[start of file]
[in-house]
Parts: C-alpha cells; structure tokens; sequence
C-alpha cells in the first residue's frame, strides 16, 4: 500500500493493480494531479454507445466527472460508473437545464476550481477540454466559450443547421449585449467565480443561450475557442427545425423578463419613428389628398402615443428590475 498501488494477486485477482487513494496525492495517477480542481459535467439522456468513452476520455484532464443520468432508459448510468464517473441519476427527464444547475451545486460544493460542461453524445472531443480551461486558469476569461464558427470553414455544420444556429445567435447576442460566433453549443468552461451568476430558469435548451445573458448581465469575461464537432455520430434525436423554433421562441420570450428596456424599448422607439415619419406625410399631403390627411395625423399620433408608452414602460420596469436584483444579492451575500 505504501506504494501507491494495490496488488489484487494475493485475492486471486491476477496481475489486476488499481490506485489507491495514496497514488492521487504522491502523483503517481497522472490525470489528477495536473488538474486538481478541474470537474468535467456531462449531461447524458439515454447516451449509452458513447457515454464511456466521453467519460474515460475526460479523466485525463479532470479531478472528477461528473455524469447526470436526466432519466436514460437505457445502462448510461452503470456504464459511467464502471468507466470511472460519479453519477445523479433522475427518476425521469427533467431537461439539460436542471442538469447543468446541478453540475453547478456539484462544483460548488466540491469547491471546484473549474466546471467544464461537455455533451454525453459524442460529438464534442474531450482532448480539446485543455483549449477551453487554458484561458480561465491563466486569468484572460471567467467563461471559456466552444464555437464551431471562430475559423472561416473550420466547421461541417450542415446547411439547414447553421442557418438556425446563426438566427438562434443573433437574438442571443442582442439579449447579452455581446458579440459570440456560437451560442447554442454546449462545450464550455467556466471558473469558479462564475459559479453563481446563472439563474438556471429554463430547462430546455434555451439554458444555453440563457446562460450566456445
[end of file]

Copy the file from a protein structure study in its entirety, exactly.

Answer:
[in-house]
Parts: C-alpha cells; structure tokens; sequence
C-alpha cells in the first residue's frame, strides 16, 4: 500500500493493480494531479454507445466527472460508473437545464476550481477540454466559450443547421449585449467565480443561450475557442427545425423578463419613428389628398402615443428590475 498501488494477486485477482487513494496525492495517477480542481459535467439522456468513452476520455484532464443520468432508459448510468464517473441519476427527464444547475451545486460544493460542461453524445472531443480551461486558469476569461464558427470553414455544420444556429445567435447576442460566433453549443468552461451568476430558469435548451445573458448581465469575461464537432455520430434525436423554433421562441420570450428596456424599448422607439415619419406625410399631403390627411395625423399620433408608452414602460420596469436584483444579492451575500 505504501506504494501507491494495490496488488489484487494475493485475492486471486491476477496481475489486476488499481490506485489507491495514496497514488492521487504522491502523483503517481497522472490525470489528477495536473488538474486538481478541474470537474468535467456531462449531461447524458439515454447516451449509452458513447457515454464511456466521453467519460474515460475526460479523466485525463479532470479531478472528477461528473455524469447526470436526466432519466436514460437505457445502462448510461452503470456504464459511467464502471468507466470511472460519479453519477445523479433522475427518476425521469427533467431537461439539460436542471442538469447543468446541478453540475453547478456539484462544483460548488466540491469547491471546484473549474466546471467544464461537455455533451454525453459524442460529438464534442474531450482532448480539446485543455483549449477551453487554458484561458480561465491563466486569468484572460471567467467563461471559456466552444464555437464551431471562430475559423472561416473550420466547421461541417450542415446547411439547414447553421442557418438556425446563426438566427438562434443573433437574438442571443442582442439579449447579452455581446458579440459570440456560437451560442447554442454546449462545450464550455467556466471558473469558479462564475459559479453563481446563472439563474438556471429554463430547462430546455434555451439554458444555453440563457446562460450566456445